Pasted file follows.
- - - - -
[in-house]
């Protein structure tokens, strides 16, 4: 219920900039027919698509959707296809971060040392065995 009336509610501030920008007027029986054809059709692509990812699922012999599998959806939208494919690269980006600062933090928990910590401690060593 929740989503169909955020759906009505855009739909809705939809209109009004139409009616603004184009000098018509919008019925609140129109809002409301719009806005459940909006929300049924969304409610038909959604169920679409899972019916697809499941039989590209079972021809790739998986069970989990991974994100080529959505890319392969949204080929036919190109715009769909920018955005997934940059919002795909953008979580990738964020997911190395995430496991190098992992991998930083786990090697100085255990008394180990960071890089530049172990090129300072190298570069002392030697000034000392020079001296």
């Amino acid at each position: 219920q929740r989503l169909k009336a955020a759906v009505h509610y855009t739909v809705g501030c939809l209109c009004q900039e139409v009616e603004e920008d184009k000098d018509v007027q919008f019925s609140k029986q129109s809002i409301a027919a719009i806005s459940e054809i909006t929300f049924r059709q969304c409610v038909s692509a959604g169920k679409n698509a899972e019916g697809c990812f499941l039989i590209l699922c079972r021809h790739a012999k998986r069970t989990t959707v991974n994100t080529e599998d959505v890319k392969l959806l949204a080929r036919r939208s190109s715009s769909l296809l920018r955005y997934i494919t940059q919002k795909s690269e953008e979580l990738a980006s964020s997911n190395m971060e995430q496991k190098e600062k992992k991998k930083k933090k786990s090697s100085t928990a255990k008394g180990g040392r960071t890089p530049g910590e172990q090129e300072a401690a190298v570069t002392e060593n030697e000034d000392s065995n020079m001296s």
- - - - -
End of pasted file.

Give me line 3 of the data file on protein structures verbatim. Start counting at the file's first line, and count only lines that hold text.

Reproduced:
């Amino acid at each position: 219920q929740r989503l169909k009336a955020a759906v009505h509610y855009t739909v809705g501030c939809l209109c009004q900039e139409v009616e603004e920008d184009k000098d018509v007027q919008f019925s609140k029986q129109s809002i409301a027919a719009i806005s459940e054809i909006t929300f049924r059709q969304c409610v038909s692509a959604g169920k679409n698509a899972e019916g697809c990812f499941l039989i590209l699922c079972r021809h790739a012999k998986r069970t989990t959707v991974n994100t080529e599998d959505v890319k392969l959806l949204a080929r036919r939208s190109s715009s769909l296809l920018r955005y997934i494919t940059q919002k795909s690269e953008e979580l990738a980006s964020s997911n190395m971060e995430q496991k190098e600062k992992k991998k930083k933090k786990s090697s100085t928990a255990k008394g180990g040392r960071t890089p530049g910590e172990q090129e300072a401690a190298v570069t002392e060593n030697e000034d000392s065995n020079m001296s």